110 West 86th Street
110 West 86th Street, New York City, NY
|110 West 86th Street|
Exterior of 110 West 86th Street
|Architect||Emery Roth & Sons|
|Number of Units||79|
|Number of Floors||18|
|110 West 86th Street, New York City, NY|
|Distance to Public Transit||Within one block|
|Region||New York City|
|Municipality||New York City|
|Title of Land||Condominium|
110 West 86th Street was designed by the renowned architectural firm of Emery Roth & Sons. It is an attractive Italian-Renaissance style building that was built in 1929. Originally an rental apartment building, this historic structure was later converted to its current cooperative ownership structure, keeping in accordance with the changing times.
This high-rise building offers 79 residences across its 18 floors, the majority of which are between one to three bedrooms in size. The building also offers some larger, family-sized residences, and each of its interiors are dawned with many pre-war details. The building offers a full-time doorman and live-in concierge, as well as on-site storage facilities.
Situated just one block from Central Park at the sought-after intersection of Columbus Avenue, 110 West 86th Street remains an ideal residence in an affluent neighborhood. Both central and quiet, this pet-friendly building offers the best of both worlds to all types of Manhattan residents.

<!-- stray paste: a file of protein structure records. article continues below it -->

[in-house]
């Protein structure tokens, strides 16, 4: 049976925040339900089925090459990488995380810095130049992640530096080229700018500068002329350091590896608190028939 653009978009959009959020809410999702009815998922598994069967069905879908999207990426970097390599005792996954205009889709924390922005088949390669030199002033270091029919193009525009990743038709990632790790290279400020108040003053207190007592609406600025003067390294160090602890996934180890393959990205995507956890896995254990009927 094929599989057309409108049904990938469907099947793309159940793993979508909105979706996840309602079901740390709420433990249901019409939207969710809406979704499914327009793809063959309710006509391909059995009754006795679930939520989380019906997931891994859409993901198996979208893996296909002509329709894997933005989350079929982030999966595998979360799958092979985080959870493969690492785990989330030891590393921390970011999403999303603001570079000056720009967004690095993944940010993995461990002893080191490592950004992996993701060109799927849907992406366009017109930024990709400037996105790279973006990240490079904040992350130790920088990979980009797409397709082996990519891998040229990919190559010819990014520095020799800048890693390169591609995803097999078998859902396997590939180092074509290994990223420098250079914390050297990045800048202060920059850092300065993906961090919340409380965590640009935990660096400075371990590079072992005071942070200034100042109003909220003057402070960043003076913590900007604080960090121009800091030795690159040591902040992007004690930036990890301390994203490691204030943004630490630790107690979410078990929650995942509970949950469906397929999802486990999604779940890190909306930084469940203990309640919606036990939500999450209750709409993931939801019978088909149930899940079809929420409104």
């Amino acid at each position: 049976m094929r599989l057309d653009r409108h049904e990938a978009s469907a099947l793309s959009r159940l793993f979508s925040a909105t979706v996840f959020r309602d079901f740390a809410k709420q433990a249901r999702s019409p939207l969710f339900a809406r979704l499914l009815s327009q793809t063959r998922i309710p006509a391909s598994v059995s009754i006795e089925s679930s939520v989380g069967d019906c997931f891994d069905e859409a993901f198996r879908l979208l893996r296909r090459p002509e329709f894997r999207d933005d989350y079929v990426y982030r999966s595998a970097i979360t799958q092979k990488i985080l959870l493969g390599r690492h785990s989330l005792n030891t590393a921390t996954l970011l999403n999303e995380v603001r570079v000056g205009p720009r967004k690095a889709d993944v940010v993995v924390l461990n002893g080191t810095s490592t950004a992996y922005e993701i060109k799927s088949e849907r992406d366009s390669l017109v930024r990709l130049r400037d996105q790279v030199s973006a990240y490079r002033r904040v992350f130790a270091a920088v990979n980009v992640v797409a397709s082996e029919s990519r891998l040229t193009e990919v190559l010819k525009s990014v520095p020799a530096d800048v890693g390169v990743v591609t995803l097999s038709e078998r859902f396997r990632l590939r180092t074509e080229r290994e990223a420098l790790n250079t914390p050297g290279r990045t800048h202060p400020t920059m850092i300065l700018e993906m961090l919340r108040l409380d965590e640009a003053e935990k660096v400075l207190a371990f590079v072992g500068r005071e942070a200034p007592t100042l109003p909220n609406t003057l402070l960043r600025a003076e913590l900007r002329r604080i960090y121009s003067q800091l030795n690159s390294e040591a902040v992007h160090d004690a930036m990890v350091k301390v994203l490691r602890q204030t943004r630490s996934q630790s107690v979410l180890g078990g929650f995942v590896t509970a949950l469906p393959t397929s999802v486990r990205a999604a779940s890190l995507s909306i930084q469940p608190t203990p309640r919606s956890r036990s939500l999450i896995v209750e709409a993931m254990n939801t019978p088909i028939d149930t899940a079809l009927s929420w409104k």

Situated two buildings down from the bustling and diverse intersection of Columbus Avenue, 110 West 86th Street offers a prime location off of the lightly trafficked, tree-lined street of West 86th. This stretch of the street offers many mid to high-rise buildings, many of which are historic and been awarded landmark status by the city.
Directly across the street and near the intersection, residents can enjoy many cafes, restaurants, markets, salons and spas, as well as dry cleaning and other services. Aside from Central Park being just one block to the building's east, there are many other outdoor attractions within walking distance, some of which include Theodore Roosevelt Park, which houses the American Museum of Natural History and the Hayden Planetarium, and Riverside Park which is situated along the Hudson River to the west.
There are many public transit options within the vicinity as well, including the nearest metro subway station situated at Central Park West, just one block away. There are also car and bike share programs in the area, and the neighborhood is very well suited to cycling.